Friday, July 15, 2011

Ignoring the "10 Famous Dishes" List at Yuet Lee

Posted By on Fri, Jul 15, 2011 at 10:10 AM

click to enlarge Yuet Lee's shrimp with scrambled egg rice plate, $6.50 - W. BLAKE GRAY
  • W. Blake Gray
  • Yuet Lee's shrimp with scrambled egg rice plate, $6.50

Rice Plate Journal is a yearlong project to canvas Chinatown, block by block, discovering the good, the bad, and the hopelessly mediocre. Maximum entrée price: $10. (Thanks to Caroline Chen for additional reporting.)

Anyone unfamiliar with Cantonese food will find it hard to feel lost ordering at Yuet Lee. In fact, it'd be hard to lose sight of Yuet Lee -- you could probably spot that electric-green exterior through the fog from the top of Coit Tower. Newcomers can't -- and shouldn't -- ignore the list of the restaurant's "10 famous dishes" taped up next to the kitchen window. Steamed oysters on the shell, make the list, as well as spare ribs, clams with black bean sauce, and the ultrafamous salt-and-pepper squid, which I used to make midnight runs for back in the 1990s. 

Sam Yu has owned Yuet Lee for 33 years, operating out of the same location. Yu is the rounder, smiling guy in all the photos of famous people, chilling with with Nicolas Cage, competitive eater Joey "Jaws" Chestnut, and Jackie Chan. Famous people eat famous food.

click to enlarge Hard to miss Yuet Lee's acid-green exterior. - W. BLAKE GRAY
  • W. Blake Gray
  • Hard to miss Yuet Lee's acid-green exterior.

Rice Plate Journal's $10 limit blocked me for the first time since I've taken on this project. Most of Yuet Lee's entrees fall in the $10 to $12 range, with the famous dishes costing a little to a lot more. But at the back of the menu is a list of rice plates, dishes so simple the chef can knock them out in 90 seconds and return to the table where his co-workers are kibitzing, while CNN's talking heads lecture the uninterested from a television hanging from the ceiling. Even on a quiet Thursday afternoon, Yuet Lee never feels sleepy.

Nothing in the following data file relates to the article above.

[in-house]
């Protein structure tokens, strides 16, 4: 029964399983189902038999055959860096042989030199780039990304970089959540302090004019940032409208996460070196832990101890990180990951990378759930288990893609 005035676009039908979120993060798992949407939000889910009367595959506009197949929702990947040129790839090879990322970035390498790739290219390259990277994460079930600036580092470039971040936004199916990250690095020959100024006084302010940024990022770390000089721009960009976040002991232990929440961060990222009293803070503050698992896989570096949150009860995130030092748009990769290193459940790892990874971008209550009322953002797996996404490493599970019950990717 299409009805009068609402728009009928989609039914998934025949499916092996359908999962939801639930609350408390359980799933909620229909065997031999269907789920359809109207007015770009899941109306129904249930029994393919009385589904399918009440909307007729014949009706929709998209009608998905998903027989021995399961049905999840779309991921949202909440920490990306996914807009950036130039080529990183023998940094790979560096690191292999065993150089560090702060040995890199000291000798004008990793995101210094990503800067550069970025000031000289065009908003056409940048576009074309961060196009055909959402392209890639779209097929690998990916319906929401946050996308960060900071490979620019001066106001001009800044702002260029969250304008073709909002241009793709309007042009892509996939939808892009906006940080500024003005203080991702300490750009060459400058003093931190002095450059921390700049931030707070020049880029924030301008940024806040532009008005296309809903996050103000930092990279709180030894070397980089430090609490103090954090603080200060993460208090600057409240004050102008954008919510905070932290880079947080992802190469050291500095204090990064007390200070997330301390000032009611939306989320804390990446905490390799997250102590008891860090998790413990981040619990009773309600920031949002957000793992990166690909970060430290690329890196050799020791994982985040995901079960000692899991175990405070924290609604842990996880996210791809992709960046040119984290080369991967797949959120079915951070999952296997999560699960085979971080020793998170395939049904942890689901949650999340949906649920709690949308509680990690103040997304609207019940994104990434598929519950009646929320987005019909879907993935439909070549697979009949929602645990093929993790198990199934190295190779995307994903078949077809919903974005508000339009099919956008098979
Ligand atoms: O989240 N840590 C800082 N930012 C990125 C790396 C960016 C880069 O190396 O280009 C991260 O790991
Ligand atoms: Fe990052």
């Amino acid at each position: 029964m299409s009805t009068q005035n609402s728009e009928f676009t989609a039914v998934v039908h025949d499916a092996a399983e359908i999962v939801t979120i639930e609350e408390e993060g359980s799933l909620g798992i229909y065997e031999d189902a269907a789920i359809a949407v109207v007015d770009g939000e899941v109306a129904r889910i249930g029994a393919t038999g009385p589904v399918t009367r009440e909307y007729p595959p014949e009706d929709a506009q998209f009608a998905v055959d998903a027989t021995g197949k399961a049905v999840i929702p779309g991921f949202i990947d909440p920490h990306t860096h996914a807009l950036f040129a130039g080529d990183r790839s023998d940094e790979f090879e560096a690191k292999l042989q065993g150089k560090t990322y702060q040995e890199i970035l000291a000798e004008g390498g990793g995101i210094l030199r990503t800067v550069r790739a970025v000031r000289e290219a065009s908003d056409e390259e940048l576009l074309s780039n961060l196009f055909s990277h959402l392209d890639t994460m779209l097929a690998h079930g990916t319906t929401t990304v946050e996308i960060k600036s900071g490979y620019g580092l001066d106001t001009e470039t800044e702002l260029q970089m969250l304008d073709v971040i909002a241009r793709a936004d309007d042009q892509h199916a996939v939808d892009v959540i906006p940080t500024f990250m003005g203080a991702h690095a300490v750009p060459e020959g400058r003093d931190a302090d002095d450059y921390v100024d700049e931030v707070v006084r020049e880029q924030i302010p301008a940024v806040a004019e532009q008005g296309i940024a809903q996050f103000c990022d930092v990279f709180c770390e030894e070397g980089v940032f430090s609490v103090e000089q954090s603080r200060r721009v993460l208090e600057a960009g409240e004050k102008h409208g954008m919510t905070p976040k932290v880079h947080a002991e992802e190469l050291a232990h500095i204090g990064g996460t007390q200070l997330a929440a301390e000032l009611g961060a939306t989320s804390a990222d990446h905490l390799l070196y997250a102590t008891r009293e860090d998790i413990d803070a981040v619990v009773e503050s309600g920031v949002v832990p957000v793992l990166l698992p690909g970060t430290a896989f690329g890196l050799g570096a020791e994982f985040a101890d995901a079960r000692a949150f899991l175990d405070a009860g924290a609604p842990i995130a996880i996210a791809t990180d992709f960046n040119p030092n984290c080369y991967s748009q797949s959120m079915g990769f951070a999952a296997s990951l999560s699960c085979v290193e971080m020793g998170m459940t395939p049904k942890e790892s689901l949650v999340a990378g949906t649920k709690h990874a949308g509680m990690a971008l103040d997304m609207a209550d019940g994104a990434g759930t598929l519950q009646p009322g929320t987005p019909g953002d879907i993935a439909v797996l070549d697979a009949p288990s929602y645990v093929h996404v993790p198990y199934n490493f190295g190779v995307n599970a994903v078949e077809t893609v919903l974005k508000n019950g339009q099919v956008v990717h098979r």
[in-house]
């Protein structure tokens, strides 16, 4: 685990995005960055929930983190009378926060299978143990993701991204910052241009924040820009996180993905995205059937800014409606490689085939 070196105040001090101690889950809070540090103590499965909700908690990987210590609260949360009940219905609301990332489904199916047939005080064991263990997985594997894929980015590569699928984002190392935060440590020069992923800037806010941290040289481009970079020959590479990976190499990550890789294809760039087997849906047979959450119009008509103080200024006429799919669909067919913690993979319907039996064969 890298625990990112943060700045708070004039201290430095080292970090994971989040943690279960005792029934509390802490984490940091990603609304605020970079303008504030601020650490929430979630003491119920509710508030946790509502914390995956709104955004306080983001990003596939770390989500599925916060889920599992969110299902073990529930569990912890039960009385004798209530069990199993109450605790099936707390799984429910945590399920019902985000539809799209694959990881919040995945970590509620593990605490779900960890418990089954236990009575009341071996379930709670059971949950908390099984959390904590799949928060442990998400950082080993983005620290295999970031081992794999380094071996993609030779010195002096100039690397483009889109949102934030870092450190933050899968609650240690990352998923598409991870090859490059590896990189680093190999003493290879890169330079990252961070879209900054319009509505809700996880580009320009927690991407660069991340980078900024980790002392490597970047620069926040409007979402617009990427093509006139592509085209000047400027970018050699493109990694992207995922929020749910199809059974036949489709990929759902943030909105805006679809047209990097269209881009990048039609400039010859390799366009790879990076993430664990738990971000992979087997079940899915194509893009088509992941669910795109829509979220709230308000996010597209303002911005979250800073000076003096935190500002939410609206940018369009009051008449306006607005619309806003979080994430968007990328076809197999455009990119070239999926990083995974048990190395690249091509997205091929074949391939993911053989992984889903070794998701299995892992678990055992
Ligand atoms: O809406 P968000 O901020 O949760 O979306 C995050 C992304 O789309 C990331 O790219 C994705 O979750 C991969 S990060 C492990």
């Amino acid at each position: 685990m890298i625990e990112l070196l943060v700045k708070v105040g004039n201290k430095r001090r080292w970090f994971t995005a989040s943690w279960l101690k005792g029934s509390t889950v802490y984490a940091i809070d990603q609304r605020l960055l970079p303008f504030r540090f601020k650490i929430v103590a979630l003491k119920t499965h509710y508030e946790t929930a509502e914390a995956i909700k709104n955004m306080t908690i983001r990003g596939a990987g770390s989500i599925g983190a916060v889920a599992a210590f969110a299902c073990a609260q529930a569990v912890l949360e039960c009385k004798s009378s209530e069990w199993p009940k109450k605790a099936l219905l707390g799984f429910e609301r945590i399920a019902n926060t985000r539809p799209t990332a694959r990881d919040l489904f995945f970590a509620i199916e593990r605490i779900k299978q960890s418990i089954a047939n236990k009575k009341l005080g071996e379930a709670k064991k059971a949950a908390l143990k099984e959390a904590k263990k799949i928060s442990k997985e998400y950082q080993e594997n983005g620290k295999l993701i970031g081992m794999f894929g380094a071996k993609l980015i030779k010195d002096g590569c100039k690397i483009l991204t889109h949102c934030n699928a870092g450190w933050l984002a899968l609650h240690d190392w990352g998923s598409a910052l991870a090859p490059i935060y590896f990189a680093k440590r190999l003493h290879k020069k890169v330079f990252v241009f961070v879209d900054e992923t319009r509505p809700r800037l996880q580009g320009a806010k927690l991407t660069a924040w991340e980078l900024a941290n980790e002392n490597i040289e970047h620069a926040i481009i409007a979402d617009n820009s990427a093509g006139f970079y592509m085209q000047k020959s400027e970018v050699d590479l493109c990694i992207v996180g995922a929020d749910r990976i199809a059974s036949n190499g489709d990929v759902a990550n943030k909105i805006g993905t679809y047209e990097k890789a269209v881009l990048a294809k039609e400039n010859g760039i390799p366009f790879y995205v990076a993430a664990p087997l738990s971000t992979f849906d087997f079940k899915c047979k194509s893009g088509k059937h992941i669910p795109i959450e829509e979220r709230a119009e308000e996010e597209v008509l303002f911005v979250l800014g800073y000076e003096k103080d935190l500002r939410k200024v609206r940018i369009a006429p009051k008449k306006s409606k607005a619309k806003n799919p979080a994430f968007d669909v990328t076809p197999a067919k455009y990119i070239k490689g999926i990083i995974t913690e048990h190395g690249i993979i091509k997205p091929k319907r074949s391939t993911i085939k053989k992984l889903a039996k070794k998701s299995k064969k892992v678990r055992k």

The curls of squid with tender greens we ordered were a little tough and underseasoned. But the shrimp with scrambled eggs made up for it. The eggs were scrambled into starch-thickened chicken stock at the last minute so they formed a glossy sauce that looked as if it contained thousands of shreds of yellow silk. The sauce covered a plate of rice, blending together as I scooped it up with a fork. Bright green peas popped between the teeth, echoes of the fat, juicy, coral-colored shrimp. Yuet Lee's shrimp with scrambled eggs may not have been famous, but it still hit the spot.

Yuet Lee: 1300 Stockton (at Broadway), 982-6020.

Follow us on Twitter: @sfoodie, and like us on Facebook.
Follow me at @JonKauffman.

  • Pin It

Tags: , , ,

About The Author

Jonathan Kauffman


Subscribe to this thread:

Add a comment

Popular Stories

  1. Most Popular Stories
  2. Stories You Missed

Like us on Facebook


  • Nevada City and the South Yuba River: A gold country getaway

    Nestled in the green pine-covered hills of the Northern Sierra Nevada is the Gold Rush town of Nevada City. Beautiful Victorian houses line the streets, keeping the old-time charm alive, and a vibrant downtown is home to world-class art, theater and music. The nearby South Yuba River State Park is known for its emerald swimming holes during the summer and radiant leaf colors during autumn. These days the gold panning is more for tourists than prospectors, but the gold miner spirit is still in the air.

    South Yuba River State Park and Swimming Holes: